Pre-release promotional blurb for 'The Songs of Distant Earth'



'The Songs of Distant Earth' by Mike Oldfield is inspired by the Arthur C. Clarke novel of the same name. The commercial CD features one track of interactive CD-Rom material and 57 minutes of wonderful music. The new album will be released on November 14th, 1994.

"For many years now I have been experimenting with computer graphics as part of the process of making music. Often while working on a piece, I would visualise images that seemed to flow naturally from the music. While working on 'The Songs of Distant Earth', this became a two-way process with some of the images I had created helping me to imagine the music. The CD-Rom track is a visual sketch of the ideas and images I had in mind as I was writing and recording the album"

-- Mike Oldfield, October 1994.

Arthur C. Clarke OBE was born in Somerset in 1917. In a long and illustrious career, he has written over fifty books including 2001 : A Space Odyssey. He currently lives in Sri Lanka.

" 'The Songs of Distant Earth' is my favourite book, and had a curious - indeed unique - genesis. Early in 1957, the year the Space Age opened, the phrase 'these are the songs of distant Earth' popped into my mind from nowhere. It kept circling inside my head, as Sputnik was to go around the Earth six months later, and the only way of exorcising it was to sit down and hammer out a 12,000-word novella, which was printed the next year in an American science-fiction magazine.

"And there the matter rested until 1963 when I decided to expand the original story into a full-length book. I set myself a deliberate challenge : was it possible to write a dramatic but totally realistic novel about interstellar travel, in which the speed limit set by the velocity of light was accepted, and journeys between stars took decades or even centuries?

"The writing proceeded with corresponding slowness, and not until two years later was the novel sent off to the publishers. By then, I had departed almost completely from the original story, and only the location and the basic idea remained. It would, if I may say so, make a wonderful movie, and indeed was once optioned by Michael Phillips (Close Encounters...) The warp drive envisioned by Alcubierre is made possible by the subtleties of Einstein's general theory of relativity.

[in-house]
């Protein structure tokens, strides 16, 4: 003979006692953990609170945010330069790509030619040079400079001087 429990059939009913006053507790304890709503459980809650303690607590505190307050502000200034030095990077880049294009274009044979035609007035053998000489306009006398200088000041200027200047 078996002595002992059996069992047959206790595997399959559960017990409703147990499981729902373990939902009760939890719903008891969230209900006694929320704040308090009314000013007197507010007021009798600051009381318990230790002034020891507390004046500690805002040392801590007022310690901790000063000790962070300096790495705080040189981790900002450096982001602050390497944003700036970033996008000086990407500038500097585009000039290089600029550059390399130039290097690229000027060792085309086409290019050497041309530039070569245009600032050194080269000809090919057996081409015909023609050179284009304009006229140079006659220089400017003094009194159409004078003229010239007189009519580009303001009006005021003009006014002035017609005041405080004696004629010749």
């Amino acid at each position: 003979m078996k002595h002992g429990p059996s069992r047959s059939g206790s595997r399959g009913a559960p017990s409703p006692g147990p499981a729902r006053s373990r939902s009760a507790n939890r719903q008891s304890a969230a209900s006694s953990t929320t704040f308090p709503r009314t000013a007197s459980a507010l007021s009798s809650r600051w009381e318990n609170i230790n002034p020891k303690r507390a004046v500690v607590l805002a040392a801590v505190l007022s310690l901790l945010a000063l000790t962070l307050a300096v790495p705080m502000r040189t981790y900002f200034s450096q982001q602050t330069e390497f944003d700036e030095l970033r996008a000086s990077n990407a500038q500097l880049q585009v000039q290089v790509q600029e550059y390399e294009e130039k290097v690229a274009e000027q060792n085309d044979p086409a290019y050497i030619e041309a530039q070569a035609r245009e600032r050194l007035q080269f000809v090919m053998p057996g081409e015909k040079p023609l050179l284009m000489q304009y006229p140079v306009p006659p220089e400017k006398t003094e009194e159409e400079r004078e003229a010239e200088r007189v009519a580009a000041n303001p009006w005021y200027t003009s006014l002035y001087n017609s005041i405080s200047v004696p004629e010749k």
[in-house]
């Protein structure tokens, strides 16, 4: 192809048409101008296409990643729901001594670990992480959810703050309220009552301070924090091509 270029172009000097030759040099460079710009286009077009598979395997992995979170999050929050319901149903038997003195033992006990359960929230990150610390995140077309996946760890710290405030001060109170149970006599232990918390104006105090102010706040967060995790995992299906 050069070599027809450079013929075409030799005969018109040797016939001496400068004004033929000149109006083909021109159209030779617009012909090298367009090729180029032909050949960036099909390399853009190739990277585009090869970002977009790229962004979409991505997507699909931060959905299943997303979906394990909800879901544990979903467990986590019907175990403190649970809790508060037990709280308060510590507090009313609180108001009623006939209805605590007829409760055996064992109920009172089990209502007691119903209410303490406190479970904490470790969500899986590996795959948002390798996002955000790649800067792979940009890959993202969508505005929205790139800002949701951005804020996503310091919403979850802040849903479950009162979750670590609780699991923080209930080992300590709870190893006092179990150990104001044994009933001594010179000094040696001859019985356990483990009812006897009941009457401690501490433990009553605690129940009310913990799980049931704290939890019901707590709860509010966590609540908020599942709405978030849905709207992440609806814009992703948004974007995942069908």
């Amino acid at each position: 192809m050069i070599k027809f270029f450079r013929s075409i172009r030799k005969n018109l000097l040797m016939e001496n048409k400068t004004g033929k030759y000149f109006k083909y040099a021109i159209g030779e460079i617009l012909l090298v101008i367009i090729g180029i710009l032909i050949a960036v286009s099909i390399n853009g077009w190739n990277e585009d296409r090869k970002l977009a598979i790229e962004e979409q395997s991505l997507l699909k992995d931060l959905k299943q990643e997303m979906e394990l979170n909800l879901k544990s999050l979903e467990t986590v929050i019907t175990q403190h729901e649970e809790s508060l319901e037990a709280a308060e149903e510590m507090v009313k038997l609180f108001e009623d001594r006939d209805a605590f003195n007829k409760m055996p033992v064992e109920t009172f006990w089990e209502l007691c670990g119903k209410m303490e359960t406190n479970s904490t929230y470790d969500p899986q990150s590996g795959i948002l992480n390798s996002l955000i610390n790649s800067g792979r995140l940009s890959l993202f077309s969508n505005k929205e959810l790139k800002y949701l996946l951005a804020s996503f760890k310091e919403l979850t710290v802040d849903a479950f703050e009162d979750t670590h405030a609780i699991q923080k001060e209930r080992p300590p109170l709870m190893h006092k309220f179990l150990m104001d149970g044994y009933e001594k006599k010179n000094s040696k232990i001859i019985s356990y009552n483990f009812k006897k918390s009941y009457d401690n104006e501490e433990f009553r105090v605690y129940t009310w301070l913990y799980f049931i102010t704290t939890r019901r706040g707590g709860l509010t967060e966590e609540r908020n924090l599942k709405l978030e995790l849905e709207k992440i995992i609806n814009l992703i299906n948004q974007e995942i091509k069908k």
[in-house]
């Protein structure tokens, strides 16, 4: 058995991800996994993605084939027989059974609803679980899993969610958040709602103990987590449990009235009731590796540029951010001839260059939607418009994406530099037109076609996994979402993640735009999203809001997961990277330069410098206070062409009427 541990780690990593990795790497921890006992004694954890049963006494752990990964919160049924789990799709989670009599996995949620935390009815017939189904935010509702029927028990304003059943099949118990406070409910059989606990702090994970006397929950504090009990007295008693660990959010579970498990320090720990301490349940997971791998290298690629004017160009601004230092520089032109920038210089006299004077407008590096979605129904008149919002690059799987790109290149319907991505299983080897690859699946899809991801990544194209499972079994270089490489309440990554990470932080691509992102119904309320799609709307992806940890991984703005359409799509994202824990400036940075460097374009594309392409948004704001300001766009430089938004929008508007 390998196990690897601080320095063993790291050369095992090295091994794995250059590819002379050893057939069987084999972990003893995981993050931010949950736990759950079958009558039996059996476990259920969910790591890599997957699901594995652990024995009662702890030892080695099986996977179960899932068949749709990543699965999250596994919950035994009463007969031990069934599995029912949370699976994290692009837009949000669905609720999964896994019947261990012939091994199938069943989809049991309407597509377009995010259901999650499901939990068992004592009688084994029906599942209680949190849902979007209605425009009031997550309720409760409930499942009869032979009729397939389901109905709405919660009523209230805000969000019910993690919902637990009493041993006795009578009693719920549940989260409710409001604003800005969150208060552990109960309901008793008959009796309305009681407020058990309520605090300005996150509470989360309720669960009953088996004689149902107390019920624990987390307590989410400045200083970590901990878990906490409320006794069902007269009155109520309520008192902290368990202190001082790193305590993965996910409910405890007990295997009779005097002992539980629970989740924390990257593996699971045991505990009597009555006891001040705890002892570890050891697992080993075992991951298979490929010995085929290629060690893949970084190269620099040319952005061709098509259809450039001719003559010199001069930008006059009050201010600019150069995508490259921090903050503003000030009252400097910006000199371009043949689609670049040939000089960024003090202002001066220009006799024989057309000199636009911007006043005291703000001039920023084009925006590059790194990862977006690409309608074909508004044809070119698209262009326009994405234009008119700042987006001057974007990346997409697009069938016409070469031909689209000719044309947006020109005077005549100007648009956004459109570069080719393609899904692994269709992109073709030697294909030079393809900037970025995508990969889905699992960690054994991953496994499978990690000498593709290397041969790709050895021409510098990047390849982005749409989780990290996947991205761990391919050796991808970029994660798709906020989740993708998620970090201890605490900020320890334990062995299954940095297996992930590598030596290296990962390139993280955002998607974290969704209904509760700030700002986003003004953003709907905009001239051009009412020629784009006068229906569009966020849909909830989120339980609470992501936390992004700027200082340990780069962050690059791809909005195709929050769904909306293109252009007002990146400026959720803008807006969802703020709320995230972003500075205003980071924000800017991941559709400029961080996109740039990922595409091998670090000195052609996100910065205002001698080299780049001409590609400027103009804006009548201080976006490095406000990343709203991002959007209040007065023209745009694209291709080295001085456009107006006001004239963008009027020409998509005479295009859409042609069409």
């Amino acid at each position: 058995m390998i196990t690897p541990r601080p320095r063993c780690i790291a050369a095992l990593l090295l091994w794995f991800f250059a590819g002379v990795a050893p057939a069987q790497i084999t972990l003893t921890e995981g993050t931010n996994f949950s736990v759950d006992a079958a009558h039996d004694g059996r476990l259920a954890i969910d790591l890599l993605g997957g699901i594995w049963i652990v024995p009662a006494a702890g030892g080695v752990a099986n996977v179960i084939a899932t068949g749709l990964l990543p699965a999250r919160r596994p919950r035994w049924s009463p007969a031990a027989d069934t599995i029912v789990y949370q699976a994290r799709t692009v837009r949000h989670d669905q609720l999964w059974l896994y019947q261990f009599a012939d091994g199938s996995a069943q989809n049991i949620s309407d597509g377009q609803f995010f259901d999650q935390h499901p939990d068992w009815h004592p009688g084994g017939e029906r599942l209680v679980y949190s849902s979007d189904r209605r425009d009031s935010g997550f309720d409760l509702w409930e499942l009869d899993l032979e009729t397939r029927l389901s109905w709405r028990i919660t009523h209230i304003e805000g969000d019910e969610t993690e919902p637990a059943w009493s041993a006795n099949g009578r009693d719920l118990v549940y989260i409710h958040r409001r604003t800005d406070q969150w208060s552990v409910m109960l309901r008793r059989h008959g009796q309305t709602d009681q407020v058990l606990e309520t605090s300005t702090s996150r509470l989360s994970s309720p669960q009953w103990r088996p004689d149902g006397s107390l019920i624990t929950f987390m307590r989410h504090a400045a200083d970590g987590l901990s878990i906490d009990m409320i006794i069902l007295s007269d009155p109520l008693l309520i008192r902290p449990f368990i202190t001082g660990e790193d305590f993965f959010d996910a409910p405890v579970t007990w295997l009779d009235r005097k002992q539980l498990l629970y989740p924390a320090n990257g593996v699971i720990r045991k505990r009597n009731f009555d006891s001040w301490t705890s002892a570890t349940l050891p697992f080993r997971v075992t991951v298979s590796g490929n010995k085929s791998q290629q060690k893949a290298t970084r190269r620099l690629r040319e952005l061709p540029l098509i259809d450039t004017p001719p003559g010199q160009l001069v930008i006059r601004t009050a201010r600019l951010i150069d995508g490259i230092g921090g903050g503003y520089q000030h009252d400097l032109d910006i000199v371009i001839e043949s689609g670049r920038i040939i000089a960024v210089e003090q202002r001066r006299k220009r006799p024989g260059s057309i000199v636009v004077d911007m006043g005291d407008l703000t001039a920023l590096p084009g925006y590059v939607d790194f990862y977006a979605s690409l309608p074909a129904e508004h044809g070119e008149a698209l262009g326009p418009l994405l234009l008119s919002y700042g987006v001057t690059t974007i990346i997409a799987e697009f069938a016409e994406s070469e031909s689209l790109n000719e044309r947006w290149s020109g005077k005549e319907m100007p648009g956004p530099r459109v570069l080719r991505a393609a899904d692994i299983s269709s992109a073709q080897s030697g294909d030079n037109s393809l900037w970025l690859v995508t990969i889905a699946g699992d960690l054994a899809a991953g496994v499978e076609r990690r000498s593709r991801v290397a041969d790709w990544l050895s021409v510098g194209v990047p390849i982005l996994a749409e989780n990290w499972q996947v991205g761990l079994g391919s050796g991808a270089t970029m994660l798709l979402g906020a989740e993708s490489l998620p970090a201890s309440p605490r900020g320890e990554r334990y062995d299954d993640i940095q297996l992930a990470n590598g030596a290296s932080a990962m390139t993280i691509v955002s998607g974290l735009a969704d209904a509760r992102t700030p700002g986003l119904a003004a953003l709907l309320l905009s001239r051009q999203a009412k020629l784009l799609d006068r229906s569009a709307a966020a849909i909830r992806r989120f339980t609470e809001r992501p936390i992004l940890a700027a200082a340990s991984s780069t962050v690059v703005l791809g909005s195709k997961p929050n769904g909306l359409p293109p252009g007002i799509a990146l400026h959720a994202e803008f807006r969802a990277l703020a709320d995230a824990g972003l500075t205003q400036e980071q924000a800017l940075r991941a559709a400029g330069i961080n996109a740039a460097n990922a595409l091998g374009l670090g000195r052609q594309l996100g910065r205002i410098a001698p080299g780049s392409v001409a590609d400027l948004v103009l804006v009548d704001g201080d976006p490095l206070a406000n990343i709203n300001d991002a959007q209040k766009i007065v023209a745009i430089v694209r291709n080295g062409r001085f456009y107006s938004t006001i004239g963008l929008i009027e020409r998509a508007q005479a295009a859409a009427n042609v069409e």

"Well, I hope Mr. Alcubierre is right, but I am a little sceptical. If warp 6 really is possible - where are all the tourists?

"Another technological forecast in 'The Songs of Distant Earth', the Space Elevator, has fared rather better. Building this would require a material strong enough to stretch all the way from stationary orbit down to the Equator, without being snapped by Earth's gravity. Such a material was discovered in 1993 by chemists at Rice University, Texas; it's the tubular form of C60, better known as Buckminsterfullerene. And by an extraordinary coincidence, "Bucky" Fuller himself wrote the sleeve-notes of my recording of The Fountains of Paradise, the novel based on this idea. What a pity he did not live to see the discovery of the material which now bears his name, and which may make this dream come true!

"Since the finale of the novel is a musical concert, I was delighted when Mike Oldfield told me that he wished to compose a suite inspired by it. I was particularly impressed by the music he wrote for 'The Killing Fields', and now, having played the CD-Rom of 'The Songs of Distant Earth', I feel he has lived up to my expectations.

"Welcome back into space, Mike; there's still lots of room out here."

-- (c) 1994 Arthur C. Clarke

Mike Oldfield
Mike Oldfield